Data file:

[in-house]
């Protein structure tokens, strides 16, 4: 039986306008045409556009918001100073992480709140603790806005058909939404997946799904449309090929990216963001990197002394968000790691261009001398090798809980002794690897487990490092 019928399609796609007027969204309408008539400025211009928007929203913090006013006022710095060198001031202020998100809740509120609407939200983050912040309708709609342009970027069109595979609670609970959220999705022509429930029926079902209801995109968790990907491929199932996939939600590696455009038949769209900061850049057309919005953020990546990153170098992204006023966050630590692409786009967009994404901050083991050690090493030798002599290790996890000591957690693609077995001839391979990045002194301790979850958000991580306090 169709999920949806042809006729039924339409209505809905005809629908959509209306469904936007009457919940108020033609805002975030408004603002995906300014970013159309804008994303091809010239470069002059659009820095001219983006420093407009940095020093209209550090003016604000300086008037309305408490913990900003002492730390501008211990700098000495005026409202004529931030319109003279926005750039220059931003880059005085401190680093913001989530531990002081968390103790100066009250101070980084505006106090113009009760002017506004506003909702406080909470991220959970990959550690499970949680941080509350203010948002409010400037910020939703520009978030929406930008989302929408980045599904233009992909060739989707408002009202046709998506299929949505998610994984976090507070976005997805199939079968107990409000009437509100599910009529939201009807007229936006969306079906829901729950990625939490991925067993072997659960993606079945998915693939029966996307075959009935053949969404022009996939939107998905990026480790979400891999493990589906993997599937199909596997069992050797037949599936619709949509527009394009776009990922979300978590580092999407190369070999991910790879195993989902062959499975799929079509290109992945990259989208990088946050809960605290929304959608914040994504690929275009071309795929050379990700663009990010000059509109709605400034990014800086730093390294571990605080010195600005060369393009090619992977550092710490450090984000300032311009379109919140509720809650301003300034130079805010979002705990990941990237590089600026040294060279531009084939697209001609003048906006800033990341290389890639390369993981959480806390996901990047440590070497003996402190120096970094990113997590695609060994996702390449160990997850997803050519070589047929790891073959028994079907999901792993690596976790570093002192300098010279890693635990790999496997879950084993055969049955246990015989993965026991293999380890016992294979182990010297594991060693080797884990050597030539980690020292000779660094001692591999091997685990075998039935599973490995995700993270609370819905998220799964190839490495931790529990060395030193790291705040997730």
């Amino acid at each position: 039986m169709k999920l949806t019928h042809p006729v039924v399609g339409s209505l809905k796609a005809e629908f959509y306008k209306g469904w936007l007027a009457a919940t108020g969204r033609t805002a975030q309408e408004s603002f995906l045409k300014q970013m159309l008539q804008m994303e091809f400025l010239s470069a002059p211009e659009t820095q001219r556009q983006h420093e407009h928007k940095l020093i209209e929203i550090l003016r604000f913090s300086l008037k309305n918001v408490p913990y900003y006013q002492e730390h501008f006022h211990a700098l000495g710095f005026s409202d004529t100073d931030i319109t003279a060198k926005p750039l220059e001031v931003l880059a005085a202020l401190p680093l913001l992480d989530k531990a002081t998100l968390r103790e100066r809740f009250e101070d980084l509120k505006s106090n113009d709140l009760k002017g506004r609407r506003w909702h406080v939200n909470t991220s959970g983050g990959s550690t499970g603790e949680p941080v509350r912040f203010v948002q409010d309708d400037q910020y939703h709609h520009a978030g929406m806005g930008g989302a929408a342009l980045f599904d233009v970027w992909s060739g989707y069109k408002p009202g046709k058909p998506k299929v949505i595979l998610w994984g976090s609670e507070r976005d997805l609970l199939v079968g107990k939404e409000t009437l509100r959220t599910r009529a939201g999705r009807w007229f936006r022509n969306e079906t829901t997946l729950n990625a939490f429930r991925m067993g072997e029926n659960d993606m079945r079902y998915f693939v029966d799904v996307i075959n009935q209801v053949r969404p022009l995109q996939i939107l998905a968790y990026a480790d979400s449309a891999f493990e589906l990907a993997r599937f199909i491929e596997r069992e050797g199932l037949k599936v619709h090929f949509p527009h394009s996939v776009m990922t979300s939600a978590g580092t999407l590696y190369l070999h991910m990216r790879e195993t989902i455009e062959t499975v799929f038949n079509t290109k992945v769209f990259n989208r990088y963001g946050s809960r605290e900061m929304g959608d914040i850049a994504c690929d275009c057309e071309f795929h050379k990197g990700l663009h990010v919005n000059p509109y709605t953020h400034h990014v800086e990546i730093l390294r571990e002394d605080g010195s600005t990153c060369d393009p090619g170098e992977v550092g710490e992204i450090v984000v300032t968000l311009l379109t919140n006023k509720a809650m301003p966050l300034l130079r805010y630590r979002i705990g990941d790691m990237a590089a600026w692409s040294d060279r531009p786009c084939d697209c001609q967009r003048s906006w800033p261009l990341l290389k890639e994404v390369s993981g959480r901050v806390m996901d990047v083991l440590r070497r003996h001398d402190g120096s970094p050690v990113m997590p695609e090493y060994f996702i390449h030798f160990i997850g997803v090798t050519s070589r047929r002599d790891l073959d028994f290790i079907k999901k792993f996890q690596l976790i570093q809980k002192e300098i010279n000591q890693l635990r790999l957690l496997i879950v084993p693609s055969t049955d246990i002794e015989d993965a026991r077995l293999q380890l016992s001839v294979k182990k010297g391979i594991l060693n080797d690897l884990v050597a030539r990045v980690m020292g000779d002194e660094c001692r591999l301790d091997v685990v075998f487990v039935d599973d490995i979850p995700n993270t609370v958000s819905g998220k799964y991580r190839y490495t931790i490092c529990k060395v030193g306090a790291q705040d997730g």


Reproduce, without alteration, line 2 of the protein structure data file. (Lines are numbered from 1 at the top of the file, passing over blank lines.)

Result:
């Protein structure tokens, strides 16, 4: 039986306008045409556009918001100073992480709140603790806005058909939404997946799904449309090929990216963001990197002394968000790691261009001398090798809980002794690897487990490092 019928399609796609007027969204309408008539400025211009928007929203913090006013006022710095060198001031202020998100809740509120609407939200983050912040309708709609342009970027069109595979609670609970959220999705022509429930029926079902209801995109968790990907491929199932996939939600590696455009038949769209900061850049057309919005953020990546990153170098992204006023966050630590692409786009967009994404901050083991050690090493030798002599290790996890000591957690693609077995001839391979990045002194301790979850958000991580306090 169709999920949806042809006729039924339409209505809905005809629908959509209306469904936007009457919940108020033609805002975030408004603002995906300014970013159309804008994303091809010239470069002059659009820095001219983006420093407009940095020093209209550090003016604000300086008037309305408490913990900003002492730390501008211990700098000495005026409202004529931030319109003279926005750039220059931003880059005085401190680093913001989530531990002081968390103790100066009250101070980084505006106090113009009760002017506004506003909702406080909470991220959970990959550690499970949680941080509350203010948002409010400037910020939703520009978030929406930008989302929408980045599904233009992909060739989707408002009202046709998506299929949505998610994984976090507070976005997805199939079968107990409000009437509100599910009529939201009807007229936006969306079906829901729950990625939490991925067993072997659960993606079945998915693939029966996307075959009935053949969404022009996939939107998905990026480790979400891999493990589906993997599937199909596997069992050797037949599936619709949509527009394009776009990922979300978590580092999407190369070999991910790879195993989902062959499975799929079509290109992945990259989208990088946050809960605290929304959608914040994504690929275009071309795929050379990700663009990010000059509109709605400034990014800086730093390294571990605080010195600005060369393009090619992977550092710490450090984000300032311009379109919140509720809650301003300034130079805010979002705990990941990237590089600026040294060279531009084939697209001609003048906006800033990341290389890639390369993981959480806390996901990047440590070497003996402190120096970094990113997590695609060994996702390449160990997850997803050519070589047929790891073959028994079907999901792993690596976790570093002192300098010279890693635990790999496997879950084993055969049955246990015989993965026991293999380890016992294979182990010297594991060693080797884990050597030539980690020292000779660094001692591999091997685990075998039935599973490995995700993270609370819905998220799964190839490495931790529990060395030193790291705040997730």